There is nothing difficult about the recipes in this book and other than the specific Basque chilies called for, there isn't much that will be difficult to find, although the salt cod in your local supermarket (yes, it is often there, even in the heartland) might not be best quality, you can get the idea on the first try and then revise the recipe to create something great.

Caterers would be one of the audiences for this book, I think, because the ingredients and the preparation are straightforward, but the flavors are complex.

I agree with some other reviewers that I would have liked Ten Speed to have chosen some other photos for us. I am very very curious what "Sardine lasagna" looks like.

On a final note, the cocktail "Kalimotxo" which is red wine and Coke, sometimes with added rum or lime and cinnamon over ice sounds like something from a frat party. I might try it if I ever have all the ingredients in one place, but I don't think I would serve it to guests.

I received an electronic review copy of "The Basque Book: A Love Letter in Recipes from the Kitchen of Txikito" by Alexandra Raij, Eder Montero, and Rebecca Flint Marx, photos by Penny De Los Santos (Ten Speed) through NetGalley.com. ( )
  Dokfintong | Aug 7, 2016 |
3.5 Stars
An in-depth introduction to Basque eating, drinking, and cooking with beautiful pictures and eclectic but authentic recipes. It's interesting and well-organized, but for more advanced cooks. There's quite a few seafood recipes, so some ingredients may be harder to come by for landlubbers. There's a nice section on wine that I loved. For more experienced chefs and anyone interested in Basque culture.

I received this book from Blogging for Books for this review. ( )
  LibStaff2 | May 30, 2016 |
The Basque Book by Alexandra Raij and Eder Montero is far more than a cookbook. It’s a primer on a new approach to cookery, an exploration of Basque cuisine and culture and a love story. There is more personal narrative and explanatory text than the average cookbook. The latter is important because Basque cuisine does have a few significant differences that set it apart.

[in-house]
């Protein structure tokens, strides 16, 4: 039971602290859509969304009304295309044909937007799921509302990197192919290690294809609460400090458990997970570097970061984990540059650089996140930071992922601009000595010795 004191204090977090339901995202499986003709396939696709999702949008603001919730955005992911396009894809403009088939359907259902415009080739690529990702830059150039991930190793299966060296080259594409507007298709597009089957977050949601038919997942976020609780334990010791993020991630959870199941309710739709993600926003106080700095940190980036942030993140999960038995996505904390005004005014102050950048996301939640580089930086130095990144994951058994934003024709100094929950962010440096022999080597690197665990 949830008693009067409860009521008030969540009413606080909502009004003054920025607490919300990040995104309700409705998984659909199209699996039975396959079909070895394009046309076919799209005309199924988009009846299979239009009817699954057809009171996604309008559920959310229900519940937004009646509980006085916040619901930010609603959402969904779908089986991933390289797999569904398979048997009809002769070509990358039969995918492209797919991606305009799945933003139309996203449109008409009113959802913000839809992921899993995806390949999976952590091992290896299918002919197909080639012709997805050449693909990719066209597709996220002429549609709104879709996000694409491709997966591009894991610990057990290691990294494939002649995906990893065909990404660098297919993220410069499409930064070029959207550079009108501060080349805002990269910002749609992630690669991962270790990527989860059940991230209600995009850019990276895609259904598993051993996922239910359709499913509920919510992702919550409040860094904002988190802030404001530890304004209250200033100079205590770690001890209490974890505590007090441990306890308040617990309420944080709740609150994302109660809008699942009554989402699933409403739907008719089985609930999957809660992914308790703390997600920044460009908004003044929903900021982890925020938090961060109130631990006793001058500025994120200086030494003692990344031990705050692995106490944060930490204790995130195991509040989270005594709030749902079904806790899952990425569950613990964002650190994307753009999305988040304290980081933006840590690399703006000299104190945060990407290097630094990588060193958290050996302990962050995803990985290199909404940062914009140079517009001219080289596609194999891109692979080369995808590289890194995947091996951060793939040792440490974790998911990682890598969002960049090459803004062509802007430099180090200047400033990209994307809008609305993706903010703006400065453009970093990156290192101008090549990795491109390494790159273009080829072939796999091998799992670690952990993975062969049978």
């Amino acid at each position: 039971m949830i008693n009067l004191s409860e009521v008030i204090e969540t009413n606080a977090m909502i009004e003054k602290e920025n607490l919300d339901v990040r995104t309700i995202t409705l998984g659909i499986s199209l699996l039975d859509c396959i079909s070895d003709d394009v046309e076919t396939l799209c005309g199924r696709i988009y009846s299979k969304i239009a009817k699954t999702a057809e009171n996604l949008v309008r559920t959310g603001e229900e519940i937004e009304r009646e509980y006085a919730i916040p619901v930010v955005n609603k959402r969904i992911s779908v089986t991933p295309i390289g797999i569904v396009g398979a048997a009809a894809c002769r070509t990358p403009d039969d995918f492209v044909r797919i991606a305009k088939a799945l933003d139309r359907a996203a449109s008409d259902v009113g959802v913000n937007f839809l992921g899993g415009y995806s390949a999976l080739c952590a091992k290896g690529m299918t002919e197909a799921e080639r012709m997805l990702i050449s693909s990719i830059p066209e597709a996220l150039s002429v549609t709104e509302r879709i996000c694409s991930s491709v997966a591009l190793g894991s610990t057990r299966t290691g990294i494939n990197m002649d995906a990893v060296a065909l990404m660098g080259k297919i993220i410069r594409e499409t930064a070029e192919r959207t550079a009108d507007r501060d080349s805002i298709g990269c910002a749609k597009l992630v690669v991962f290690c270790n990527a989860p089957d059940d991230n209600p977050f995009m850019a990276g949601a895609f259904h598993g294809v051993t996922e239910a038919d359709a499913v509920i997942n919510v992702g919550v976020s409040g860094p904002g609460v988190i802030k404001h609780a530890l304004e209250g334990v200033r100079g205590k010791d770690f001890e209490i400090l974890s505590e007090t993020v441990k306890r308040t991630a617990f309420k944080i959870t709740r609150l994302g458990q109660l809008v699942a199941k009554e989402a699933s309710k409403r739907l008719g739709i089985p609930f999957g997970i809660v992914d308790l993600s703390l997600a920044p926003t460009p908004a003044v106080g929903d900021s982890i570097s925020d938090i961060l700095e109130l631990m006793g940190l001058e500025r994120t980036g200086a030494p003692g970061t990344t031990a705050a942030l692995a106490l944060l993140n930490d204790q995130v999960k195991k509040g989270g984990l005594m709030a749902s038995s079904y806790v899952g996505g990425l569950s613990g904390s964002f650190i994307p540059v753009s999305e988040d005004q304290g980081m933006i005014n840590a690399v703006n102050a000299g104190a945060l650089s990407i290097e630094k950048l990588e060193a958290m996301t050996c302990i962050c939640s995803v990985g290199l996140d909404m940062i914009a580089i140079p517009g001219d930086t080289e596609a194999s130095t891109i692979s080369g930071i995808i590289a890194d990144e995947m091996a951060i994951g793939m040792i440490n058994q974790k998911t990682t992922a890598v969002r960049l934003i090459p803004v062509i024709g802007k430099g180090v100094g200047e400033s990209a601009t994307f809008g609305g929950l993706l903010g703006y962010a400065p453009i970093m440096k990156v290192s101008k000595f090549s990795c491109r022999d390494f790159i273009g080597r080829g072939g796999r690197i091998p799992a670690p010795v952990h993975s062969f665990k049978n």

For example, I have never considered brining onions in cold salt water prior to cooking in order to season them more effectively. The onion sauce that is the base of many recipes is new to me, as is the heavy use of salt and olive oil. For example, using a couple tablespoons of salt on a steak? Who would do that? Well, these chefs would before cooking and then brush most of it off so the steak is not salty, but beautifully seasoned.

There is a chapter on some foundational ingredients and sauces in Basque cooking, on the whole Basque approach. I think it’s something worth reading twice over because it has the potential of shifting how you cook, not just in these recipes but in your daily cooking. This cuisine has a very different foundation than what I am used to, so in that aspect, the book was a revelation.

This is definitely a book for seafood lovers. There’s lots of recipes with anchovies, though mostly anchovies in oil. My Swedish cooking background makes me shudder a bit because I want my anchovies in water or in salt. However, they recipes call for salting the anchovies to firm up the flesh so there’s that. But there’s a lot more than anchovies. There’s cod, mussels, crab and every other fishy thing you can think of, it seems.